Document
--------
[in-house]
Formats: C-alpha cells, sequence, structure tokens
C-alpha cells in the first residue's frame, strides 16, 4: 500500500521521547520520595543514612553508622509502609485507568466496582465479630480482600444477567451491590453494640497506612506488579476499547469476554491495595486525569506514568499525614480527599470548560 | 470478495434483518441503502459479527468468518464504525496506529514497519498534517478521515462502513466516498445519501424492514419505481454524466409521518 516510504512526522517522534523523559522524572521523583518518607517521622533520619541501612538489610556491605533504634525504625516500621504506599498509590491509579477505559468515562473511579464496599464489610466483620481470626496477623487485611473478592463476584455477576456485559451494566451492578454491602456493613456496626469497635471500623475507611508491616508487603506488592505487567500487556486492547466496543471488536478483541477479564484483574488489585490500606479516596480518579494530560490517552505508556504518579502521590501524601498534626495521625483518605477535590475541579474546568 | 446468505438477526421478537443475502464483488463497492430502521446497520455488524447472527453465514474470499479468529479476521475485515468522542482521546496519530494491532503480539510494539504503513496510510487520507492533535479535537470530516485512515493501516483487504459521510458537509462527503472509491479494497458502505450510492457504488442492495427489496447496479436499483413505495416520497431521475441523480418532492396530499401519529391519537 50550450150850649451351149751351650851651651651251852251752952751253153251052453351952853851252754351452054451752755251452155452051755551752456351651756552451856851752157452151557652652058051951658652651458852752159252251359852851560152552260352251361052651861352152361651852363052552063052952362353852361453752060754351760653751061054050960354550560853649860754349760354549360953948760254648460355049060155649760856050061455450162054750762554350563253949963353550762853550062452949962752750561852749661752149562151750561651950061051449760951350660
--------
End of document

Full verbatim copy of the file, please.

[in-house]
Formats: C-alpha cells, sequence, structure tokens
C-alpha cells in the first residue's frame, strides 16, 4: 500500500521521547520520595543514612553508622509502609485507568466496582465479630480482600444477567451491590453494640497506612506488579476499547469476554491495595486525569506514568499525614480527599470548560 | 470478495434483518441503502459479527468468518464504525496506529514497519498534517478521515462502513466516498445519501424492514419505481454524466409521518 516510504512526522517522534523523559522524572521523583518518607517521622533520619541501612538489610556491605533504634525504625516500621504506599498509590491509579477505559468515562473511579464496599464489610466483620481470626496477623487485611473478592463476584455477576456485559451494566451492578454491602456493613456496626469497635471500623475507611508491616508487603506488592505487567500487556486492547466496543471488536478483541477479564484483574488489585490500606479516596480518579494530560490517552505508556504518579502521590501524601498534626495521625483518605477535590475541579474546568 | 446468505438477526421478537443475502464483488463497492430502521446497520455488524447472527453465514474470499479468529479476521475485515468522542482521546496519530494491532503480539510494539504503513496510510487520507492533535479535537470530516485512515493501516483487504459521510458537509462527503472509491479494497458502505450510492457504488442492495427489496447496479436499483413505495416520497431521475441523480418532492396530499401519529391519537 50550450150850649451351149751351650851651651651251852251752952751253153251052453351952853851252754351452054451752755251452155452051755551752456351651756552451856851752157452151557652652058051951658652651458852752159252251359852851560152552260352251361052651861352152361651852363052552063052952362353852361453752060754351760653751061054050960354550560853649860754349760354549360953948760254648460355049060155649760856050061455450162054750762554350563253949963353550762853550062452949962752750561852749661752149562151750561651950061051449760951350660